(RNS) — The White House's deputy liaison to the U.S. Agency for International Development is leaving her post after just two months in the job, calling lawmakers who she said had criticized her views on sexuality and gender identity “radical anti-Christian leftists.”
On Monday (Aug. 3), shortly before Politico reported that Merritt Corrigan was exiting USAID, Corrigan chided her critics on Twitter, saying she planned to hold a press conference on Thursday to “discuss the rampant anti-Christian sentiment at USAID.”
In a tweet, she also outlined her views regarding gender identity and sexuality: “Let me (be) clear: Gay marriage isn’t marriage. Men aren’t women.”
She also singled out several prominent Democrats, including Senators Tim Kaine of Virginia and Cory Booker of New Jersey.
“Senators (Kaine) and (Booker) have demanded my ouster from USAID, purely because of my Christian beliefs,” she tweeted. “I WILL NOT be bullied into submission by radical anti-Christian leftists like Cory Booker(.)”
Booker and Kaine — who are Baptist and Catholic, respectively — have been very public about both their faith and their support for LGBTQ rights.
Kaine told Religion News Service that he had a conversation with USAID Acting Administrator John Barsa on June 24, during which the official assured the senator "that bigotry would not be tolerated" at USAID.
"Corrigan’s tweets today came out of the blue, and I have no idea what inspired them," Kaine said in a statement. "I am a Christian and do not believe people should blame their bigotry on Jesus."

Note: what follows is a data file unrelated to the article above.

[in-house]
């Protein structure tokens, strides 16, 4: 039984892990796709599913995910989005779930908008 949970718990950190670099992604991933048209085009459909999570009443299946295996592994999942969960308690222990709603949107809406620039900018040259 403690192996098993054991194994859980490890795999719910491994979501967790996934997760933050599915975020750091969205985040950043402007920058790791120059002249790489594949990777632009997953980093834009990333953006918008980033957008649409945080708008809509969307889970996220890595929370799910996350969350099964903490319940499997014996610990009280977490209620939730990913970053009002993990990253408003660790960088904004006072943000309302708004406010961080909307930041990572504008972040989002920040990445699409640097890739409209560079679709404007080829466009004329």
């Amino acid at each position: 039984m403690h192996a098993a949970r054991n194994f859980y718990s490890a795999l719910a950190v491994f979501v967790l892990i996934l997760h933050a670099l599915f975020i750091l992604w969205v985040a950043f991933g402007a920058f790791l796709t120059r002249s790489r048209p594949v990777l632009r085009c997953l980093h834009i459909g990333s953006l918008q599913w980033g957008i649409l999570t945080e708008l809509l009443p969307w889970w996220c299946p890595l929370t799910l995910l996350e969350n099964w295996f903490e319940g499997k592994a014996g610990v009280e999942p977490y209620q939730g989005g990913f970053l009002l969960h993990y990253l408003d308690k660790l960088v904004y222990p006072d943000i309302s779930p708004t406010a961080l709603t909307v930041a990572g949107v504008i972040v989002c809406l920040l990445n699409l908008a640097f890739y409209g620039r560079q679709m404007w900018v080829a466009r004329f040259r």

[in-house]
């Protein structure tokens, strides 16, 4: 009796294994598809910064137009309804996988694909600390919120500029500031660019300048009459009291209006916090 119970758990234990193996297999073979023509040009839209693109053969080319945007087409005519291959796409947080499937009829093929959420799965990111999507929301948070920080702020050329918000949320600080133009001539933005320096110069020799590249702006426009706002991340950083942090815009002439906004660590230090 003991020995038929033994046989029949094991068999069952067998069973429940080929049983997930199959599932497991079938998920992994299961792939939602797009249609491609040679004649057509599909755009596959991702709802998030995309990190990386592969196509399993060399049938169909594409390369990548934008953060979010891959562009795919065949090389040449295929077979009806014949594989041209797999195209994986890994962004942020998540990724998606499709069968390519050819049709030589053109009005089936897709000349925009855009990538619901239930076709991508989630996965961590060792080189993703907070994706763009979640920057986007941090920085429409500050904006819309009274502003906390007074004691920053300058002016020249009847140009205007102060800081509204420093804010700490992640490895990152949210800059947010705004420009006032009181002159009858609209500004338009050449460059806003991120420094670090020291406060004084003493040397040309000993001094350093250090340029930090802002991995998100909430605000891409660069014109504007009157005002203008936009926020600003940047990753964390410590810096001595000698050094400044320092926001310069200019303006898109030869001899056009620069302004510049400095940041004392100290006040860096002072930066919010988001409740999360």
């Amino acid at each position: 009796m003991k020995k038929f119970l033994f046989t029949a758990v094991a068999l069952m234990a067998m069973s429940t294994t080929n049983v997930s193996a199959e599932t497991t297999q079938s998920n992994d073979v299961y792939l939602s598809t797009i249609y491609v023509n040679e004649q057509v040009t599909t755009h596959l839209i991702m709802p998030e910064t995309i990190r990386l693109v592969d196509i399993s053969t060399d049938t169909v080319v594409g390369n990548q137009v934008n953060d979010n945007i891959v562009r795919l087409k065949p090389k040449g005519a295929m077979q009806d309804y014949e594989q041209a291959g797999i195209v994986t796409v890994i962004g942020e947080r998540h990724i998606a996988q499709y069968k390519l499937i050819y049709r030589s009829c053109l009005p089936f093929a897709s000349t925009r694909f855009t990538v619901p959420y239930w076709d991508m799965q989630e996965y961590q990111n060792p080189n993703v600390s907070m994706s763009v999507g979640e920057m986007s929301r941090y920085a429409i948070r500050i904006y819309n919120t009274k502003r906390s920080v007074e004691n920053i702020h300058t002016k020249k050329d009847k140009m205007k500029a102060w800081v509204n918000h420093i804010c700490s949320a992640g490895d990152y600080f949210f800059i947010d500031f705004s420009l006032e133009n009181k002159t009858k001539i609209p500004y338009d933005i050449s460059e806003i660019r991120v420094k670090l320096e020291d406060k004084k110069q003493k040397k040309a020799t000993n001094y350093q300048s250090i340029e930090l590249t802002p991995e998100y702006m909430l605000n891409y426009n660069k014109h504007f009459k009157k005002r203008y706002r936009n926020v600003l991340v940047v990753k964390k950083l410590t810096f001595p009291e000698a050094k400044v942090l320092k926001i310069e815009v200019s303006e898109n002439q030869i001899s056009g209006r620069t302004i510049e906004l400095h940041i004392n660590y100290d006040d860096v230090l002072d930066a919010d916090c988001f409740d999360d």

Booker's office did not immediately respond to a request for comment, but when Religion News Service asked him in 2018 about those who argue that LGBTQ-inclusive theology isn’t Christian, he replied, “The LGBTQ community, to me, are my brothers and sisters. They’re children of God.”
He added: “I think Jesus had this incredible democratizing love.”
Corrigan's tenure at USAID, which reportedly began in early June, was almost immediately marred by controversy. ProPublica reported that Corrigan, who had previously worked at the Hungarian Embassy in Washington, had posted on social media in the past to argue that the country is in the grip of a “homo-empire” that advocates for a “tyrannical LGBT agenda.”
Shortly thereafter, a group of Senate Democrats that included Kaine and Booker sent a letter to Barsa demanding an investigation into the hiring of Corrigan and others.
“It is of the utmost importance that personnel in leadership positions at the Department of State and USAID are above reproach in espousing the values of the American people worldwide and showing respect for their colleagues,” the senators wrote. “It is equally important that employees hear from their leadership at the USAID an unequivocal commitment to addressing institutional prejudices.”
In July, 20 House Democrats sent a separate letter to Barsa in which they called for Corrigan's resignation, citing what they described as her “homophobic, misogynistic, and xenophobic" comments.
“We are left wondering how Ms. Corrigan is able to effectively serve an agency whose principles are so clearly antithetical to her own,” they wrote.
A USAID spokesperson confirmed to RNS that Corrigan is no longer employed by the agency as of 3:00pm on Monday, and added that officials will "investigate any complaints of anti-Christian bias Ms. Corrigan has raised during her tenure at the Agency."
Corrigan did not immediately respond to a request for comment.